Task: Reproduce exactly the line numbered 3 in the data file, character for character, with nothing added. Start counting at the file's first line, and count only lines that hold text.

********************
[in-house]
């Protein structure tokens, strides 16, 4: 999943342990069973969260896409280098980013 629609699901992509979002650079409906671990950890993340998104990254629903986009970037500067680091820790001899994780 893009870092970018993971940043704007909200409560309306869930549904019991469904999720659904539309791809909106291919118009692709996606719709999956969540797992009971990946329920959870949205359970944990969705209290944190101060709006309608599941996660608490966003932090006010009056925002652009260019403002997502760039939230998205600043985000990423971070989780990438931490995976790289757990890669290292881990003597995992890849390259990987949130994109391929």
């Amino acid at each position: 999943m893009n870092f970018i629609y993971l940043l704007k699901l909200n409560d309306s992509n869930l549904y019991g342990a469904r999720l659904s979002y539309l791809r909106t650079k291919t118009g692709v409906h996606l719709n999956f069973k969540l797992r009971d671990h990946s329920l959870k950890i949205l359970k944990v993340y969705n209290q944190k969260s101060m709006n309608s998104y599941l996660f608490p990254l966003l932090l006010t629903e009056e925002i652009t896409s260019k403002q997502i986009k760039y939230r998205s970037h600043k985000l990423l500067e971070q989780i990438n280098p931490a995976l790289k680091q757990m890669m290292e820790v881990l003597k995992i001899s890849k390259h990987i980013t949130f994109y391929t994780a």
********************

């Amino acid at each position: 999943m893009n870092f970018i629609y993971l940043l704007k699901l909200n409560d309306s992509n869930l549904y019991g342990a469904r999720l659904s979002y539309l791809r909106t650079k291919t118009g692709v409906h996606l719709n999956f069973k969540l797992r009971d671990h990946s329920l959870k950890i949205l359970k944990v993340y969705n209290q944190k969260s101060m709006n309608s998104y599941l996660f608490p990254l966003l932090l006010t629903e009056e925002i652009t896409s260019k403002q997502i986009k760039y939230r998205s970037h600043k985000l990423l500067e971070q989780i990438n280098p931490a995976l790289k680091q757990m890669m290292e820790v881990l003597k995992i001899s890849k390259h990987i980013t949130f994109y391929t994780a």